Kevin M. Downing

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Kevin M. Downing is an American attorney. He has previously worked for the United States Department of Justice Tax Division and as a partner for the law firm of Miller & Chevalier.


Downing graduated with a B.S. in accounting from St. Joseph's University in 1988. He received his J.D. cum laude from St. John's University in 1994 and his LL.M. in tax law at the New York University School of Law in 1996.[1]

Downing worked in the United States Department of Justice from 1997 to 2012 in the Tax Division, serving first as a trial attorney in the Western Criminal Enforcement Section and then as senior litigation counsel.[1] At the Justice Department, Downing handled cases involving tax evasion via offshore financial vehicles and Foreign Corrupt Practices Act (FCPA) violations. Downing was the federal prosecutor who handled the KPMG tax shelter fraud case and a case involving allegations that the Swiss bank UBS AG used its private bank division to aid wealthy U.S. nationals evade taxes. Both cases ended in deferred prosecution agreements in 2005. In 2009, Downing was awarded the John Marshall Award by the Department of Justice for his role in the UBS case.[2] In 2012, Reuters described Downing as "the U.S. prosecutor most responsible for piercing the veil of Swiss bank secrecy".[3]

Downing left DOJ in June 2012 to become a partner at the Washington, D.C. law firm of Miller & Chevalier, where he remained until August 2017.[4] When he joined the firm, he told Reuters that his practice at Miller & Chevalier would involve advising financial institutions on how to comply with the Foreign Account Tax Compliance Act (FATCA) of 2010.[3] According to his firm biography, his work focused on "criminal and civil tax matters" as well as money laundering, white collar, and FCPA matters.[1]

Representation of Paul Manafort in the 2017 Special Counsel investigation[edit]

Downing represents Donald Trump's 2016 presidential campaign former campaign chairman, Paul Manafort, in the currently ongoing investigation into Russian interference in the 2016 United States elections as well as possible collusion between Donald Trump's 2016 presidential campaign and the Russian government. In 2017, former FBI director Robert Mueller was selected by Deputy Attorney General Rod Rosenstein to serve as the special prosecutor overseeing the Special Counsel investigation following the dismissal of James Comey by President Trump. On July 26, 2017, the Federal Bureau of Investigation executed a no-knock search warrant on Manafort's northern Virginia home a day after the former campaign manager had met with the Senate Intelligence Committee.[5] After the raid, Manafort switched legal firms to Miller & Chevalier, hiring Downing in August.[6][7] Subsequently, Downing left Miller & Chevalier two weeks after taking on representation of Manafort, and continued to represent Manafort after leaving the firm.[4]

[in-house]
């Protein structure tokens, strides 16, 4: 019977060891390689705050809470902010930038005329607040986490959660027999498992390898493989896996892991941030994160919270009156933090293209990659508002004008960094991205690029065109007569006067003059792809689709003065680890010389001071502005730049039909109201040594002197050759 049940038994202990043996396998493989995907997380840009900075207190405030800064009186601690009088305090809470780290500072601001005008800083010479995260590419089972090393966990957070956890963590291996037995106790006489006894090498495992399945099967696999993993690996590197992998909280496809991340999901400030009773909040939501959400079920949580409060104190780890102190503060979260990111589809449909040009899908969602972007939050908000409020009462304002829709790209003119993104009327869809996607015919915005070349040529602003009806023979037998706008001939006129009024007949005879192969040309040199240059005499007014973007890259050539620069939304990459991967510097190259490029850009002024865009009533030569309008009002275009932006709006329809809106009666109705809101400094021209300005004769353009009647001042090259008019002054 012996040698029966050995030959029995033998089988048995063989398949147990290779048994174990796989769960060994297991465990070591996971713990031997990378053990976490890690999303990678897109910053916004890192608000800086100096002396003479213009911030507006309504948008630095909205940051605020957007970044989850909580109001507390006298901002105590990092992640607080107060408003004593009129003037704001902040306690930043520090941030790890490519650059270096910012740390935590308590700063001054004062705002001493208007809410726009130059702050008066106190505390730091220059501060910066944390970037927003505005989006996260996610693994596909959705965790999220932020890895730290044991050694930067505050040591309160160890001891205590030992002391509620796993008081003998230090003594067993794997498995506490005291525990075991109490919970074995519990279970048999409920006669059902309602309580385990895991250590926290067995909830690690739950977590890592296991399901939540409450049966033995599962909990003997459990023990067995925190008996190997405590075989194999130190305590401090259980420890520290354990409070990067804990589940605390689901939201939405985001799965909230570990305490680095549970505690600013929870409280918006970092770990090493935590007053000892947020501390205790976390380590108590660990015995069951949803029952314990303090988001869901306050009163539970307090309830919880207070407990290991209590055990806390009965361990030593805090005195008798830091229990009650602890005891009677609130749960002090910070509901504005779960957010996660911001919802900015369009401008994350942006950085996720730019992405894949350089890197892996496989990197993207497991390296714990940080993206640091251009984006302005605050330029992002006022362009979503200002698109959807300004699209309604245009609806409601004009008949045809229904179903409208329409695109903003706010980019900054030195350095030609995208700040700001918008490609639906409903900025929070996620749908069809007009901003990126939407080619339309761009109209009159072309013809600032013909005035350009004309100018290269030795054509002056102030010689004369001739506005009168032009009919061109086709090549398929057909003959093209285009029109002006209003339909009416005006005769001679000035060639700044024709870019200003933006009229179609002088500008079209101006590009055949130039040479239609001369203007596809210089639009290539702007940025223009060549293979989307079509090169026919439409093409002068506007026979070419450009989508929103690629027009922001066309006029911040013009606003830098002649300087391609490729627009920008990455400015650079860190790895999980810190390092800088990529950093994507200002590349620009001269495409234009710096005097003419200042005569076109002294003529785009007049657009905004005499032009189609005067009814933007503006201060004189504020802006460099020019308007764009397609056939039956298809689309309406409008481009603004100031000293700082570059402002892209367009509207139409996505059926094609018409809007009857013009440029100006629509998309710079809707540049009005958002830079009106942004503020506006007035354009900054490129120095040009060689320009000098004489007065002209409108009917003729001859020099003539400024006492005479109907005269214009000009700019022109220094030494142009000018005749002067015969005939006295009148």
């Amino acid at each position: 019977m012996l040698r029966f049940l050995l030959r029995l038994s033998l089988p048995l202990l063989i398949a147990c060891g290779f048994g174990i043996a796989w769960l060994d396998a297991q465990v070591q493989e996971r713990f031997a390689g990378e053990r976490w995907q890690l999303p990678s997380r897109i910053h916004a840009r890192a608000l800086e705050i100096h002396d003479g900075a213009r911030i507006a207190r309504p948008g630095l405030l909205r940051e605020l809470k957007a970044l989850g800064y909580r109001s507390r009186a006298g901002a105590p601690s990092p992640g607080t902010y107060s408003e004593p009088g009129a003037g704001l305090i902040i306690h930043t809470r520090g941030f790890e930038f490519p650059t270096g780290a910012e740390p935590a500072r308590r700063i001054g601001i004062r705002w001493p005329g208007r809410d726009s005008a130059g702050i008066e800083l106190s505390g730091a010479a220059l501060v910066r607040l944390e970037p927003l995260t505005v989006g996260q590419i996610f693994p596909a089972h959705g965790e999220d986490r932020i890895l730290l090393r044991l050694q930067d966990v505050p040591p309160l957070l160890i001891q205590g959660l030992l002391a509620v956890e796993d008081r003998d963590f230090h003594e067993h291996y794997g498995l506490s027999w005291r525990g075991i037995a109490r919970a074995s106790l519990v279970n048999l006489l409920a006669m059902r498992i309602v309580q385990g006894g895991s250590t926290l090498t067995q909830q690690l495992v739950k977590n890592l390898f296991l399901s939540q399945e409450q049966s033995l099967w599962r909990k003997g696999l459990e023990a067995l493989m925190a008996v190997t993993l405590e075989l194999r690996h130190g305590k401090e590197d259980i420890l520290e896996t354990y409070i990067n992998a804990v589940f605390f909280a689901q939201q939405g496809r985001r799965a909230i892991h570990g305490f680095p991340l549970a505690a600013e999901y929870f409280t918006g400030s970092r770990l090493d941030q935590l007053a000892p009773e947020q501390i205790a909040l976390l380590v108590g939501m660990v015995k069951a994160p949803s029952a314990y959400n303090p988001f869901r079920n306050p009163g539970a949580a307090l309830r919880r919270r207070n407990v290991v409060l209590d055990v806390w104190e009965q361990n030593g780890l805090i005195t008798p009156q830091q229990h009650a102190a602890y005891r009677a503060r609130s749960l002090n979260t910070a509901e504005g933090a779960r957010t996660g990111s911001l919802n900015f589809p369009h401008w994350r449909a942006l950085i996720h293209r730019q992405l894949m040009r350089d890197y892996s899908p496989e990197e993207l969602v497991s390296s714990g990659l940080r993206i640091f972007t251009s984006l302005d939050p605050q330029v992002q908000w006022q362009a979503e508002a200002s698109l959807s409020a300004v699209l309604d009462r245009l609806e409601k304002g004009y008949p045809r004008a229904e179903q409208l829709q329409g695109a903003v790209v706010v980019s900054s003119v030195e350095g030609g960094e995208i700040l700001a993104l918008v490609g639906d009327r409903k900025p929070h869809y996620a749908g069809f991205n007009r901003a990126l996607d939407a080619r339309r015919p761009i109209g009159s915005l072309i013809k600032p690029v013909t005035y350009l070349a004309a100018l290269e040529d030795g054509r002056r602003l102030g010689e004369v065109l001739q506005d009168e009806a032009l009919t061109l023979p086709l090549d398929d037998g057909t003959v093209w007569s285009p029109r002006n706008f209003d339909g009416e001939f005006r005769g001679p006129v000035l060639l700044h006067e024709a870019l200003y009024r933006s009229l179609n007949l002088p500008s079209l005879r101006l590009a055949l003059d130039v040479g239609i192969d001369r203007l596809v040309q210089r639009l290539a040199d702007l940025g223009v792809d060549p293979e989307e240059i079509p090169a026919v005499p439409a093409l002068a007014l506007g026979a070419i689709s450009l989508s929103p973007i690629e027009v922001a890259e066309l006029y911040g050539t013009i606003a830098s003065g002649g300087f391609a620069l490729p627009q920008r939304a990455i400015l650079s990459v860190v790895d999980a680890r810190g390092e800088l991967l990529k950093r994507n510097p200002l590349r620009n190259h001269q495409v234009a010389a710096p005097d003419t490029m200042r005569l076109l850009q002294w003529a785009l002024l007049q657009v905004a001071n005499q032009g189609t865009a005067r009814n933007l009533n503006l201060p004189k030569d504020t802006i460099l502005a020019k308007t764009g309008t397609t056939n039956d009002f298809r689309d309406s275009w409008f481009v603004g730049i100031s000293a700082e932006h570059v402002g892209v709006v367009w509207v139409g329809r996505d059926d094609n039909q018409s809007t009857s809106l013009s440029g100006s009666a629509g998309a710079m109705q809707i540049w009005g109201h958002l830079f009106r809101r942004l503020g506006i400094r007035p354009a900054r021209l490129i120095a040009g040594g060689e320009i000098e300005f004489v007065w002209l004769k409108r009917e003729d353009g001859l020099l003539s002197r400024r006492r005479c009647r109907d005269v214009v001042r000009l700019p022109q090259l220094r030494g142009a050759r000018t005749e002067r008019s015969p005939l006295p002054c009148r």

On October 30, 2017, Manafort and long-time business partner as well as Trump campaign associate Rick Gates were the first two individuals to be publicly indicted as a result of the 2017 special counsel investigation. Following Manafort's initial hearing, at which Manafort pleaded not guilty, Downing told the media that "There is no evidence that Mr. Manafort or the Trump campaign colluded with the Russian government."[8]

The New York Times reported on November 27, 2018, that Downing continued sharing information about Manafort's legal matters with Trump's attorneys, pursuant to a joint defense agreement, after Manafort had entered a plea and cooperation agreement with Mueller prosecutors.[9] Although such joint defense agreements are not unusual or unlawful, they must be stopped if they create a conflict of interest, as it would be unethical for attorneys to collaborate when one of their clients is cooperating with prosecutors while another client is the subject of a continuing investigation. Attorneys for Michael Flynn had ended their joint defense agreement with Trump's attorneys when Flynn entered plea negotiations with Mueller.[10]


  1. ^ a b c Kevin M. Downing, Miller & Chevalier Chartered (version of November 13, 2016).
  2. ^ "Attorney General Holder Recognizes Department Employees and Others for Their Service at Annual Awards Ceremony". United States Department of Justice. Retrieved November 27, 2018.
  3. ^ a b Browning, Lynnley (June 4, 2012). "U.S. tax prosecutor Downing resigns, joins Miller & Chevalier". Reuters.
  4. ^ a b Katelyn Polantz, Paul Manafort's Lawyer Leaves His Firm Two Weeks After Taking Case, National Law Journal (August 27, 2017).
  5. ^ "The FBI raided Paul Manafort's house". August 9, 2017. Retrieved December 12, 2017.
  6. ^ Bertrand, Natasha. "Paul Manafort spokesman: 'He's girding himself for a long legal battle'". Business Insider. Retrieved November 27, 2018.
  7. ^ Faulders, Katherine. "Meet the legal team defending former Trump campaign chairman Paul Manafort". ABC News. ABC. Retrieved November 27, 2018.
  8. ^ "Manafort attorney: No evidence client colluded with Russia". Reuters. October 30, 2017.
  9. ^ "Manafort's Lawyer Said to Brief Trump Attorneys on What He Told Mueller". Retrieved November 28, 2018.
  10. ^ "A Split From Trump Indicates That Flynn Is Moving to Cooperate With Mueller". Retrieved November 28, 2018.